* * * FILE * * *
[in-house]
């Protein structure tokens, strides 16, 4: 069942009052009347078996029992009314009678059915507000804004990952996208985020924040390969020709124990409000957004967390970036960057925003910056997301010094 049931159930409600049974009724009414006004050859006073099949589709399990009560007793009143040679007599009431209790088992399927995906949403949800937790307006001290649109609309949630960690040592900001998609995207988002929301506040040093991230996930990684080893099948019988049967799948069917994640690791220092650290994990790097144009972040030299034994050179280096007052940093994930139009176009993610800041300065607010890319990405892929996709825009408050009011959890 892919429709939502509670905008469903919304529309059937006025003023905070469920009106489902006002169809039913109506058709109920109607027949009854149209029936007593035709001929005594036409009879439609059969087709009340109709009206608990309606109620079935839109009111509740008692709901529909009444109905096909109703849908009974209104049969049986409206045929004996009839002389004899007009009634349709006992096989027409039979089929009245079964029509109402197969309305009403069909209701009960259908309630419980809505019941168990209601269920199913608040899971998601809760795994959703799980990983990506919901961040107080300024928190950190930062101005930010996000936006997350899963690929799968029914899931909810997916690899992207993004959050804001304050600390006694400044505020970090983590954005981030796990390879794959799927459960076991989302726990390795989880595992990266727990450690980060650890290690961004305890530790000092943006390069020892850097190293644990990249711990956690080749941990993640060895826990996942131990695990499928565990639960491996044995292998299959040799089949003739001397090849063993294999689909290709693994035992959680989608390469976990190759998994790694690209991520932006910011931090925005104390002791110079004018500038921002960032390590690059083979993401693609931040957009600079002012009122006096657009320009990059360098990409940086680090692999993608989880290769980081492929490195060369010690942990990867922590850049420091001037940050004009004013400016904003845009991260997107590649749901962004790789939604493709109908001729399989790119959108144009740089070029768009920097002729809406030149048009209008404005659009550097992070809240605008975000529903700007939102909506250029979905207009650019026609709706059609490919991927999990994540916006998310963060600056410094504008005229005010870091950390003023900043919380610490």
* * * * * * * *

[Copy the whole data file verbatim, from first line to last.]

[in-house]
């Protein structure tokens, strides 16, 4: 069942009052009347078996029992009314009678059915507000804004990952996208985020924040390969020709124990409000957004967390970036960057925003910056997301010094 049931159930409600049974009724009414006004050859006073099949589709399990009560007793009143040679007599009431209790088992399927995906949403949800937790307006001290649109609309949630960690040592900001998609995207988002929301506040040093991230996930990684080893099948019988049967799948069917994640690791220092650290994990790097144009972040030299034994050179280096007052940093994930139009176009993610800041300065607010890319990405892929996709825009408050009011959890 892919429709939502509670905008469903919304529309059937006025003023905070469920009106489902006002169809039913109506058709109920109607027949009854149209029936007593035709001929005594036409009879439609059969087709009340109709009206608990309606109620079935839109009111509740008692709901529909009444109905096909109703849908009974209104049969049986409206045929004996009839002389004899007009009634349709006992096989027409039979089929009245079964029509109402197969309305009403069909209701009960259908309630419980809505019941168990209601269920199913608040899971998601809760795994959703799980990983990506919901961040107080300024928190950190930062101005930010996000936006997350899963690929799968029914899931909810997916690899992207993004959050804001304050600390006694400044505020970090983590954005981030796990390879794959799927459960076991989302726990390795989880595992990266727990450690980060650890290690961004305890530790000092943006390069020892850097190293644990990249711990956690080749941990993640060895826990996942131990695990499928565990639960491996044995292998299959040799089949003739001397090849063993294999689909290709693994035992959680989608390469976990190759998994790694690209991520932006910011931090925005104390002791110079004018500038921002960032390590690059083979993401693609931040957009600079002012009122006096657009320009990059360098990409940086680090692999993608989880290769980081492929490195060369010690942990990867922590850049420091001037940050004009004013400016904003845009991260997107590649749901962004790789939604493709109908001729399989790119959108144009740089070029768009920097002729809406030149048009209008404005659009550097992070809240605008975000529903700007939102909506250029979905207009650019026609709706059609490919991927999990994540916006998310963060600056410094504008005229005010870091950390003023900043919380610490």